What, according to the author, is the best way to overcome the fear of death as you get older?
How to Grow Old
Some old people are oppressed by the fear of death. In the young there is a justification for this feeling. Young men who have reason to fear that they will be killed in battle may justifiably feel bitter in the thought they have been cheated of the best things that life has to offer. But in an old man who has known human joys and sorrows and has achieved whatever work it was in him to do, the fear of death is somewhat abject and ignoble.
The best way to overcome it — so at least it seems to me — is to make your interests gradually wider and more impersonal, until bit by bit the walls of the ego recede, and your life becomes increasingly emerged in the universal life. An individual human existence should be like a river — small at the first, narrowly contained within its banks, and rushing passionately past boulders and over waterfalls. Gradually the river grows wider, the banks recede, the waters flow more quietly, in the end, without any visible break, they become emerged in the sea, painlessly lose their individual being.
The man who, in old age, can see his life in this way, will not suffer from the fear of death, since the things he cares for will continue. And if, with the decay of vitality, weariness increases, the thought of rest will be not unwelcome. I should wish to die while still at work, knowing that others will carry on what I can no longer do, and content in the thought that what was possible has been done.
oppress: make sb. feel unhappy, worried or uncomfortable
- The nightmare oppressed me.
- The patient is oppressed by the fear of death.
- depress, suppress, impress
- feel blue / down in the dumps / depressed / dejected
- I’m low in spirits.
- In the old society, the Chinese people were in the miserable position as the oppressed, the enslaved and the exploited.
- There is no justification for holding her in jail.
- justice justify
- a justifiable / reasonable / legitimate explanation / excuse
bitter adj. painful, sorrowful
- shed bitter tears
cheat sb. (out) of sth = deprive sb. of sth.
- He cheated me (out) of $100.
- rob/deprive/strip/divest sb. of sth
- confiscate sth
- trick sb. out of sth
- swindle sb. out of sth
- defraud sb. of sth
- You’re cheating!
- He cheated in the test by using a calculator.
cheat on sb.
- He cheated on his wife.
deceive (with goodwill)
- The doctor deceived the patient by not telling him the truth.
know: v. experience; see
- China has known many wars.
- The city must have known prosperity.
- He has seen better days.
joys and sorrows: ups and downs
somewhat: to some extent / degree
abject: pathetic, pity
at least = at any rate
id ego super-ego
- egotism, egoist,
- altruism, altruist
- egocentric = self-centered
- ego, egoic, egoistic, individualism
recede, recession, precede, procession
- The flood waters finally began to recede.
- He was in his mid-forties, with a receding hairline.
- cede territory
- precede, proceed
- exceed one’s expectation
- Many in Quebec want to secede from Canada.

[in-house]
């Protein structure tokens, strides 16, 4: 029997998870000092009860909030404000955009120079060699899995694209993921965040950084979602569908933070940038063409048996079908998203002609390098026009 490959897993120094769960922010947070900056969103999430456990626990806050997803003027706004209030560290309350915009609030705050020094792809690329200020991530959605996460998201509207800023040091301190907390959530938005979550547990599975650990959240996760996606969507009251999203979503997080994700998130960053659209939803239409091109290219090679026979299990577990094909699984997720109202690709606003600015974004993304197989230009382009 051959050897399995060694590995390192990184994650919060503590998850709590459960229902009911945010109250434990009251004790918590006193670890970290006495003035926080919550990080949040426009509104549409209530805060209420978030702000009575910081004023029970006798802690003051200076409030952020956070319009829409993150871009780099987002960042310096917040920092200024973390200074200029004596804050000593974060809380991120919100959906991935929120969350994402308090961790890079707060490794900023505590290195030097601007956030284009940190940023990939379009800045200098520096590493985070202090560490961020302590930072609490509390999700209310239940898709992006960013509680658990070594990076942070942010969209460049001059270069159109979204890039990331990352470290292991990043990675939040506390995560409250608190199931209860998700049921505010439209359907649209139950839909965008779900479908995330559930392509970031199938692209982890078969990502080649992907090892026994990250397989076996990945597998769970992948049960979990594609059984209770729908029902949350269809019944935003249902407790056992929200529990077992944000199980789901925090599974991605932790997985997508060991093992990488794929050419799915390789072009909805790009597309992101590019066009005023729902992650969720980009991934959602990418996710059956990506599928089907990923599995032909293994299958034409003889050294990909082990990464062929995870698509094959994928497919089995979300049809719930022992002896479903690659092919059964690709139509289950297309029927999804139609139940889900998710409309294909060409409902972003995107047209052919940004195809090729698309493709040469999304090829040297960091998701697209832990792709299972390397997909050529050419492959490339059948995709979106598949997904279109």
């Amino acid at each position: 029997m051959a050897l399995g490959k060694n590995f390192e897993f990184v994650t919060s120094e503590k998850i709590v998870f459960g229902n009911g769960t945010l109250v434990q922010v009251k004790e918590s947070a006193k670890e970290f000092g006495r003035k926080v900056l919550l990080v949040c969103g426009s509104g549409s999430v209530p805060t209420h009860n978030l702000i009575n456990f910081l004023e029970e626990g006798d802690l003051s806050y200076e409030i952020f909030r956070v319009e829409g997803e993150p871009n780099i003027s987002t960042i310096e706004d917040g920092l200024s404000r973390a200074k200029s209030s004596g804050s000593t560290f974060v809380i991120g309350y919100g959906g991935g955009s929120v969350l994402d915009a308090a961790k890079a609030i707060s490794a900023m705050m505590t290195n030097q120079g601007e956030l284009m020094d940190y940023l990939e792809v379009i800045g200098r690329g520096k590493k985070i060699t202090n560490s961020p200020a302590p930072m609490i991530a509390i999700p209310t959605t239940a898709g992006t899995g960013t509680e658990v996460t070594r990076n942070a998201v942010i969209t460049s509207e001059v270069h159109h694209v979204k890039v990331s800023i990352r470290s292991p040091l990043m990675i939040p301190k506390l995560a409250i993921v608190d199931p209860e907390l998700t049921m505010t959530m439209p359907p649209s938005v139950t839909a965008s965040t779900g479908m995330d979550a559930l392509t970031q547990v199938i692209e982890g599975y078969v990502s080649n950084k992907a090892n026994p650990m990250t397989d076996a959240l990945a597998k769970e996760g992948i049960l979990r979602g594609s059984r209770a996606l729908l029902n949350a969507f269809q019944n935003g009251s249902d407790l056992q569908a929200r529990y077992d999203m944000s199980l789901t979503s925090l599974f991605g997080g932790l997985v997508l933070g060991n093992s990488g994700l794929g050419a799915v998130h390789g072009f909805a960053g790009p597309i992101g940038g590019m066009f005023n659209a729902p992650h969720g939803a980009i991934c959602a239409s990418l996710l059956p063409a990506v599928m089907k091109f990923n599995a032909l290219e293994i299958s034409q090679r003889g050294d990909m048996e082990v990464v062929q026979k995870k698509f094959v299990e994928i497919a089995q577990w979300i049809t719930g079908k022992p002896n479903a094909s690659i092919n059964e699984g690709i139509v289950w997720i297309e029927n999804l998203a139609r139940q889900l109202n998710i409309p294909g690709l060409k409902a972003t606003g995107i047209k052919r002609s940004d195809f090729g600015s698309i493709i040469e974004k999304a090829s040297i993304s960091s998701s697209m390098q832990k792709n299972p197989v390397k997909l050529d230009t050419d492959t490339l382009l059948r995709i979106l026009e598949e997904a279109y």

- religious / revolutionary passion
- his passion for the girl / music
- a passionate supporter / admirer
- enthusiasm for ; enthusiastic
- ardor for, ardent
- fervor for, fervent
- zeal for, zealous
- damp / dampen one’s ~ for ….
- weary; fatigued; exhausted, tired out, dog-tired, worn out, drained, beat, bushed
- teary, bleary, dreary
vitality n. energy and strength
- He was a small man with enormous vitality.
- economic vitality
- vigor: Despite her great age, Anna is full of vigor.
- vital, vigorous
- vital signs
- crucial / essential
- energetic, dynamic
bit by bit: little by little, by degrees, inch by inch, gradually
become/be emerged in; be blended in
Title: How to Grow Old (with a positive attitude)
- Author: Bertrand Russell, British philosopher, mathematician, and Nobel laureate
- Books: The Principles of Mathematics, A History of Western Philosophy.
Many people are oppressed by the fear of unemployment / inflation.
- Many Chinese people are oppressed by the fear of being unable to afford the medical, educational and housing expenses.
There is a/no justification for …
- In this condition, there is a justification for intervention.
- there is no denying that …
- there is no doubt that …
- there is little / every likelihood that …
- there is no shortage of …
- Perhaps there is a great deal / an element of truth in both these pictures, but few of us have had the opportunity to find out.
in the thought that = because they think
- in the belief = because they believe
at the thought of = once they think of sth.
- at the idea /sight/mention/sound/news of
- at the mere mention of
- … your stomach would turn at the idea of frying potatoes in animal fat. …
it is in sb. to do sth.: be able to do sth.; sb. has features of sth.; within sb’s ability
- He doesn’t have it in him to break his word.
- In him, I see a future leader.
so it seems.
to make your interests gradually wider and more impersonal
- to broaden / expand your interests / horizons gradually
- to meet like-minded people
- Don’t indulge in solitude
- Don’t be ego-centric
- Make yourself liberal and sociable
banks: family and social environment (childhood and adolescence)
boulders and waterfalls: adversity and success (youth and middle age)
the banks recede: middle age -> old age
become emerged in the sea: the last journey of one’s life
the thought of rest: death (euphemism)